FLORENCE, Colo. (KRDO) – It all started with the Florence former city manager bragging on the phone on September 1, 2021.
“Nobody really understands what I did.”
Mike Patterson didn’t know the Florence Police Department was recording him. It was the night after the Florence City Council fired him for sexually harassing the women he supervised.
"Legally under federal law, they're not supposed to agree to that,” Patterson told a Florence city employee on a police-recorded phone line.
While talking to a former employee who accused him of sexual assault, Patterson revealed how he convinced the federal government to pay nearly double rates for water at the Florence ADX prison complex.
“They’re so foolish,” Patterson said. "The problem is we have council members who don't even understand."
"When I came there, Florence was losing $600,000 or 500,000 some a year in water because the feds had cut their water consumption down. So, you know, we did? You know how it works in water? What, what, what I got them to agree to?"
Patterson got the Bureau of Prisons to agree to pay more than any other customer for water.
"They're paying an extra $28 a month times 2,100 people or whatever it is. It's $600,000 a year, and legally under federal law, they're not supposed to agree to that. They're supposed to pay the same rates."
The federal government agreed to pay up to 40% more than the city’s highest public water rates, despite a contract indicating they can’t pay higher rates for water service than others.
The City of Florence charges the federal government four-tenths of a cent more per gallon. The city told 13 Investigates all water billing records are confidential.
However, a few weeks later, the City of Florence released one of the bills tucked away in a former employee’s personnel file through a public records request.
In March 2021, the federal government paid a total of $132,451.80 for water the city’s water plant debt.
Four-tenths of a cent more per gallon may not seem like a lot until you factor in that the prison complex used more than 9.3 million gallons – totaling an upcharge of $37,501.38 for just that month. Those rates projected over the Bureau of Prisons' current 10-year agreement with the City of Florence and the federal government would pay an extra $4.5 million.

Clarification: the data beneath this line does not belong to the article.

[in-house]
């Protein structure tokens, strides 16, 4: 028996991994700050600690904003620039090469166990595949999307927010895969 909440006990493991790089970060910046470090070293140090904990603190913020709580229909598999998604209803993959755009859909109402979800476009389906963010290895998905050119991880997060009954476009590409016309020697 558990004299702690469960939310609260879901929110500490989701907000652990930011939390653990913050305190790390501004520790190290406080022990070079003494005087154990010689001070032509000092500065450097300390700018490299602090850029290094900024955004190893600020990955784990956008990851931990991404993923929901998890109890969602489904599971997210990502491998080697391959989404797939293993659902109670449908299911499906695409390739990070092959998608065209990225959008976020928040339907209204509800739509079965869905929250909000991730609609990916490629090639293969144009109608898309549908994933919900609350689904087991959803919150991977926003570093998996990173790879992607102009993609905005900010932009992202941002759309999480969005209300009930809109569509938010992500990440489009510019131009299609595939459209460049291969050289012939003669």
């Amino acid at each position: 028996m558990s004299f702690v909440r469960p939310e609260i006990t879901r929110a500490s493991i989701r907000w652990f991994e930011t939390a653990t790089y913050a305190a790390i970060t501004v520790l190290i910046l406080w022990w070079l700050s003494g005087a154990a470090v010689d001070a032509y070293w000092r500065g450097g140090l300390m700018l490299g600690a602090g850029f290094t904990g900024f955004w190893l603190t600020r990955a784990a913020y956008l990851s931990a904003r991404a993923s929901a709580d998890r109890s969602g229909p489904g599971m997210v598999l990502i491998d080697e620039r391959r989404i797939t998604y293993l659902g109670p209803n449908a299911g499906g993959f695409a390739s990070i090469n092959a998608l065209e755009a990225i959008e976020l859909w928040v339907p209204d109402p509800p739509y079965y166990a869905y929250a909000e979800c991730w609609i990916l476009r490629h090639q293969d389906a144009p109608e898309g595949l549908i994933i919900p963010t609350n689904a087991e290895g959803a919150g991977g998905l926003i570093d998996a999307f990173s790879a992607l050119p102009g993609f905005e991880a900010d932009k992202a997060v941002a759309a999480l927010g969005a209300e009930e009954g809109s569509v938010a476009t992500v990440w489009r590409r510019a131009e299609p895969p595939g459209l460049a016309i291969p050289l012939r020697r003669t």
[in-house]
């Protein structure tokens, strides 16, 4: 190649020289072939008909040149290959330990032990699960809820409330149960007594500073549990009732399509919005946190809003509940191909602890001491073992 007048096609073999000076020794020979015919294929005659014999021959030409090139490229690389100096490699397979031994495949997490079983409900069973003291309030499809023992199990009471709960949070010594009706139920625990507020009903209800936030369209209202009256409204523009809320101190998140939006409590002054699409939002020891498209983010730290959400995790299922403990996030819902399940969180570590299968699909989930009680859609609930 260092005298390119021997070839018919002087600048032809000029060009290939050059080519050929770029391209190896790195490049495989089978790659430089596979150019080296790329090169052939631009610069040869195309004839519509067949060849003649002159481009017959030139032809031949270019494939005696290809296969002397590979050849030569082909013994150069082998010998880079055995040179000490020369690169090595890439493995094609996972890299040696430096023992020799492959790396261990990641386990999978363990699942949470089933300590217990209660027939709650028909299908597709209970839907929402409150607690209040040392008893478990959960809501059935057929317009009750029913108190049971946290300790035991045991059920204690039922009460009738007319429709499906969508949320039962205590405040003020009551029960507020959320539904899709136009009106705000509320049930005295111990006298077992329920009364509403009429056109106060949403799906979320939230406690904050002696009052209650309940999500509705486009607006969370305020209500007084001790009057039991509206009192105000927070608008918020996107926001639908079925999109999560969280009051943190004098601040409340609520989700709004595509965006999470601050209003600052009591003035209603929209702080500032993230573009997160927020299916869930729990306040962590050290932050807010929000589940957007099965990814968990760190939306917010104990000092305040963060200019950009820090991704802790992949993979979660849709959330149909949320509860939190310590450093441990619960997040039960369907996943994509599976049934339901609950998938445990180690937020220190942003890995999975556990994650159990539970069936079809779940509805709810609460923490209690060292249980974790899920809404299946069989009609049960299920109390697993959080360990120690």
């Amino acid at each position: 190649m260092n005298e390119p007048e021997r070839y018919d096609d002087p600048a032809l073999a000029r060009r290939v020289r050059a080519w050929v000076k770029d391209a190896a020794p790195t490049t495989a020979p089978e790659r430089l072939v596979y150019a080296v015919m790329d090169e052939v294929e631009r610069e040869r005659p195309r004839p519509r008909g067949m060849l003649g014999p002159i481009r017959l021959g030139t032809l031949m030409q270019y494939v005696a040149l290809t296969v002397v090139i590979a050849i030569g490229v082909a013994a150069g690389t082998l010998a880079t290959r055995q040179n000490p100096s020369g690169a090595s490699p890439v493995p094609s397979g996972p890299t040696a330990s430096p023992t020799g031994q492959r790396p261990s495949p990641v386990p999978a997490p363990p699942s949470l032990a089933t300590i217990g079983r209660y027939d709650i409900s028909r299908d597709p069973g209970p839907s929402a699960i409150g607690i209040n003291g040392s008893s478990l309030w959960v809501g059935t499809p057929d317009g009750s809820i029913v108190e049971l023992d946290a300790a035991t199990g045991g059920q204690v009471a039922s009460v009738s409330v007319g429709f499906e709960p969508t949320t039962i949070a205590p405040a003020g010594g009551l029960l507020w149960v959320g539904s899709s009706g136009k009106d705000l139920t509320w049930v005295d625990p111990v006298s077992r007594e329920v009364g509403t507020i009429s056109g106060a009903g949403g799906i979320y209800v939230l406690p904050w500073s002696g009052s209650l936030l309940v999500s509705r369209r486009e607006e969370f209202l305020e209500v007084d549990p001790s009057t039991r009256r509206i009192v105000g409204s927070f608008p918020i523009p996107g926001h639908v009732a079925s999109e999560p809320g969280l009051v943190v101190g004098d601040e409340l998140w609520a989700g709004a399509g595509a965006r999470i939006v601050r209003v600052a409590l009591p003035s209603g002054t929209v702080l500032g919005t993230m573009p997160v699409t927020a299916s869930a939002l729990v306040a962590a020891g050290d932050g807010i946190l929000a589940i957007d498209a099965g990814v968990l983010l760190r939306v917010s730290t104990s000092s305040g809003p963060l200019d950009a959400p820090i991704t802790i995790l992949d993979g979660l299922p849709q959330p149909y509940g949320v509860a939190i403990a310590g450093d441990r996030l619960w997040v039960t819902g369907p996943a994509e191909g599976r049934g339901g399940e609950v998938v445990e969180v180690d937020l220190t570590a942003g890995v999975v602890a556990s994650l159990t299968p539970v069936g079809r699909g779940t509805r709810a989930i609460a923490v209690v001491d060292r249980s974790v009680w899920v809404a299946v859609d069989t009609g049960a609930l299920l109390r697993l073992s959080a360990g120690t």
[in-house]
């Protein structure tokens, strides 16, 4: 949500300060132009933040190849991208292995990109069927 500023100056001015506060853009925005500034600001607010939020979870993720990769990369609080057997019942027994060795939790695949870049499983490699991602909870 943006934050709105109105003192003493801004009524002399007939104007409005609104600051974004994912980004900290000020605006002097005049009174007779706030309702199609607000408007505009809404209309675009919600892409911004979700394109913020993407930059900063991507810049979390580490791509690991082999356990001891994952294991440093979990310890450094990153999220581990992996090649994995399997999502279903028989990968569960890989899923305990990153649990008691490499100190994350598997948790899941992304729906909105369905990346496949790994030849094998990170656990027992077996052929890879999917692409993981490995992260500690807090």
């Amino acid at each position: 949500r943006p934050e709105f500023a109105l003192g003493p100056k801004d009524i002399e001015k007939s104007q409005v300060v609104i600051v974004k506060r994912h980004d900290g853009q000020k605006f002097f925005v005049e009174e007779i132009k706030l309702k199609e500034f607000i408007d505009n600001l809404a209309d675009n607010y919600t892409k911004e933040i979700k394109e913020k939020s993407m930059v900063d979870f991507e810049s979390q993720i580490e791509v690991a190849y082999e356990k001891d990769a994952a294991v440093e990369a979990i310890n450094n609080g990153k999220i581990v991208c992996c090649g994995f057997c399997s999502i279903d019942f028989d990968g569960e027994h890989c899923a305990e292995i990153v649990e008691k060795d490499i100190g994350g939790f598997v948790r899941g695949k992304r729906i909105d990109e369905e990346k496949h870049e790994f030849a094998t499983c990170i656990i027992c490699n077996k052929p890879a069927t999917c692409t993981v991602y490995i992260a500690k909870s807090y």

A day after seeing TV commercials for this story, Patterson provided 13 Investigates with a lengthy explanation of what he’s describing in the police recorded call about the prison water billing. He says the agreement is great for the City of Florence and its citizens.
“I felt like this was the equivalent of David overcoming Goliath,” Patterson wrote. “To even imply that I somehow did something wrong and took advantage of the Bureau of Prisons in these negotiations with their attorney is ridiculous and frankly, insulting.”
Patterson told 13 Investigates he discovered in 2012 that the City of Florence was under financial strain because of an Obama Administration directive for federal facilities to reduce their carbon footprint. He says a former city council instructed him to cut the prison water off if the federal government refused to pay higher rates to make up the difference in profit for the city. The former manager estimates the federal prison system cut its water usage by about a third.
Patterson says he eventually got the federal government to agree to pay more by convincing them that the city’s 2003 water plant was built solely for the prison. Nearly a decade after the prison complex opened, Former Florence manager Tom Piltingsrud applied for loans for the plant. Piltingsrud told 13 Investigates that the inflated water rates for the federal government were because the prisons use more gallons of water than any other customer.